You pointed out that Navy SEALS and bodybuilders aren’t athletes in the true sense of the word and didn’t aspire to be. But I’d guess that as little kids they were probably forced to attempt a sport at the guidance of a father/male figure. They just chose a different path later on in their lives.

      The 2nd portion of your argument is pretty much the same POV I hold. I think we’re saying the same thing.

  2. Sorry I haven’t responded sooner. I got distracted by various sundry concerns.

    You’re to be commended. When I saw that you had responded to my post, I was afraid you had gotten mad about it and had responded in a snide tone. But you didn’t. Apparently, you could tell that even though I was in an angry frame of mind when I wrote my post, my anger was not directed at you.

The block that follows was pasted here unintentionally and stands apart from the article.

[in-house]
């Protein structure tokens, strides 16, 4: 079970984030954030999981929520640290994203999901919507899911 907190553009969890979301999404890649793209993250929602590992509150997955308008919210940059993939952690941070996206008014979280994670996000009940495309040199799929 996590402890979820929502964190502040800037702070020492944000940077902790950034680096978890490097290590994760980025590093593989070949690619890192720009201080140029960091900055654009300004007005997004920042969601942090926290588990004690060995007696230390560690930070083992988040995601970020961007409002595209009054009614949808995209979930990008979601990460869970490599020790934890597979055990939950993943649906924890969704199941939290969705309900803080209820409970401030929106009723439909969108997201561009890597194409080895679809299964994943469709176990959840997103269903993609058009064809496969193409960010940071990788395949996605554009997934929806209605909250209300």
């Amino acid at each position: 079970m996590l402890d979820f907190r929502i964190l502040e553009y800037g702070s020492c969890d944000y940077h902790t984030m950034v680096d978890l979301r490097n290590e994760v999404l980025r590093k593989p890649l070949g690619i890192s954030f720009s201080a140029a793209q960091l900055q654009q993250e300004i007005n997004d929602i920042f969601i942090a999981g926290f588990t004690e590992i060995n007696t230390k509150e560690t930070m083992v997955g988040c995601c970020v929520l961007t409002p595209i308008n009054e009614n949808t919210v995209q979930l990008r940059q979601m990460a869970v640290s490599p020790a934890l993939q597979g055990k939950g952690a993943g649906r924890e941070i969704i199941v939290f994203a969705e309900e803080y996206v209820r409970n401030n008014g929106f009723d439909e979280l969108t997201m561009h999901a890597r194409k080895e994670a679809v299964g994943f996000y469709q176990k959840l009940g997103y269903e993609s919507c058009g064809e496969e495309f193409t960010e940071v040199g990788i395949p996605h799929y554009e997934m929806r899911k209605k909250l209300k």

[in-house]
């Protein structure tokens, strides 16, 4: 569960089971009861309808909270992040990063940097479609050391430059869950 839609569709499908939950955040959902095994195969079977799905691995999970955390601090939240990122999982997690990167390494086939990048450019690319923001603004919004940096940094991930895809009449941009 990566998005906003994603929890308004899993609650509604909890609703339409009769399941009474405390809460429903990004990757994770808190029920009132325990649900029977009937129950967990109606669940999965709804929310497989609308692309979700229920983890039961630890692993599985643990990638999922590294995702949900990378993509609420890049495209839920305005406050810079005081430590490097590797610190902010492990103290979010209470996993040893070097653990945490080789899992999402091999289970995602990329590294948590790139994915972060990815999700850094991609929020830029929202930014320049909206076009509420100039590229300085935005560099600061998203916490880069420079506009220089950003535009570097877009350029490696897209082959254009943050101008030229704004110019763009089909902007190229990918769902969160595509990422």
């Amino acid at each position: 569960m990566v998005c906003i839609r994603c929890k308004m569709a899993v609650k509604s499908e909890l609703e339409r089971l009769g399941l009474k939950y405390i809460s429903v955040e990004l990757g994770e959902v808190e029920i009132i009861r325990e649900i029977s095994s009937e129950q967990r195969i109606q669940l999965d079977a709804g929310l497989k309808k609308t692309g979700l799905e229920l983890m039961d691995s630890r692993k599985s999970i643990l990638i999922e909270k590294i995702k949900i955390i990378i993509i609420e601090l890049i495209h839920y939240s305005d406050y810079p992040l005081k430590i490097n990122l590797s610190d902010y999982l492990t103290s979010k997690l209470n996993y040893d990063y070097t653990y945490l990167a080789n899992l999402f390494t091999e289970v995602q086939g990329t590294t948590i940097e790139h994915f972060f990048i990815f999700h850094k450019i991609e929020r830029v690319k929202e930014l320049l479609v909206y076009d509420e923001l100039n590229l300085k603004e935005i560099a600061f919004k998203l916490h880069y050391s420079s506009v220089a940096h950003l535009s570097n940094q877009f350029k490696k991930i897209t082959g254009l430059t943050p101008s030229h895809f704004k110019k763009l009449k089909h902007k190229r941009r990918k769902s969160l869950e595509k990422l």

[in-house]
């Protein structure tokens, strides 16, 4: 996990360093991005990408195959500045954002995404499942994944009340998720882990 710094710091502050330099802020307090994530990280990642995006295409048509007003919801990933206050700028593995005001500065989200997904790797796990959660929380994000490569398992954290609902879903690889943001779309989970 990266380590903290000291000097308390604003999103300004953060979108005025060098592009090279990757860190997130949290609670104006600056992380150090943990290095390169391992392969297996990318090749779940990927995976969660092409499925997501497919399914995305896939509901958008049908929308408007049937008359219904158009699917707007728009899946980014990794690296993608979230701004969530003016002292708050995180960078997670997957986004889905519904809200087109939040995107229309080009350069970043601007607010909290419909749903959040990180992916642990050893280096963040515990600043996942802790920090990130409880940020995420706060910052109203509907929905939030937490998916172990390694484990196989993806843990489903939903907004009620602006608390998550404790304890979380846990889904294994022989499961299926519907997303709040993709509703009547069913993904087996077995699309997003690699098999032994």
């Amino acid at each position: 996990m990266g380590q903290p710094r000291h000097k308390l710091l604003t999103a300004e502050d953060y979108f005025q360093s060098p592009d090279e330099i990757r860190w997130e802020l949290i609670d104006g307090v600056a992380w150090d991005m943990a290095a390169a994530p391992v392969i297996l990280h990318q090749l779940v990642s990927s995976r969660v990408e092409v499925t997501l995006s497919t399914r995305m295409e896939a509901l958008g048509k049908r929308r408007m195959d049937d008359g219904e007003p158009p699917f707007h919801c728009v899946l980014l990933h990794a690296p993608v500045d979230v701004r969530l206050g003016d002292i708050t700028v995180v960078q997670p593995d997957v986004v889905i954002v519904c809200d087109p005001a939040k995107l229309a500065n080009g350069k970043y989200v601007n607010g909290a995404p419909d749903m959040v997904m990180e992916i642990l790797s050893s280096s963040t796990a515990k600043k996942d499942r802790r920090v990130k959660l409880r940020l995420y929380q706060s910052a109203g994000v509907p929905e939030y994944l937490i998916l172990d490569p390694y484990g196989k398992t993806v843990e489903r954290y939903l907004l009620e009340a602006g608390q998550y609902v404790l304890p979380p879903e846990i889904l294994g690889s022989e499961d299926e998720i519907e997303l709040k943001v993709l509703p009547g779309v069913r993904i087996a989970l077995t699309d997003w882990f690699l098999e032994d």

What I did was to center upon a single sentence to the point of being obsessive about it. I possibly owe you an apology, but the fact remains that I stand by every word I said.

    You have written an excellent article; and as you have said, we are on the same page.

    By the way, I agree with your estimation of Jorge Zimmerman that you gave in one of your other OPs in this blog. Zimmerman’s conduct following the trial indicates that he is completely reprehensible and quite likely should have been convicted. (I didn’t follow the trial at the time.)

  3. Hello, I have read a few of your articles and was struck by one on GMP about how men can speak out about domestic violence. I work for a center that offers resources to survivors of domestic and sexual violence and wonder if you have speaking experience or if you speak at events? We have a gala coming up in March of 2018 and are looking for a man to speak to the issue of men joining the conversation and speaking out against violence in the home.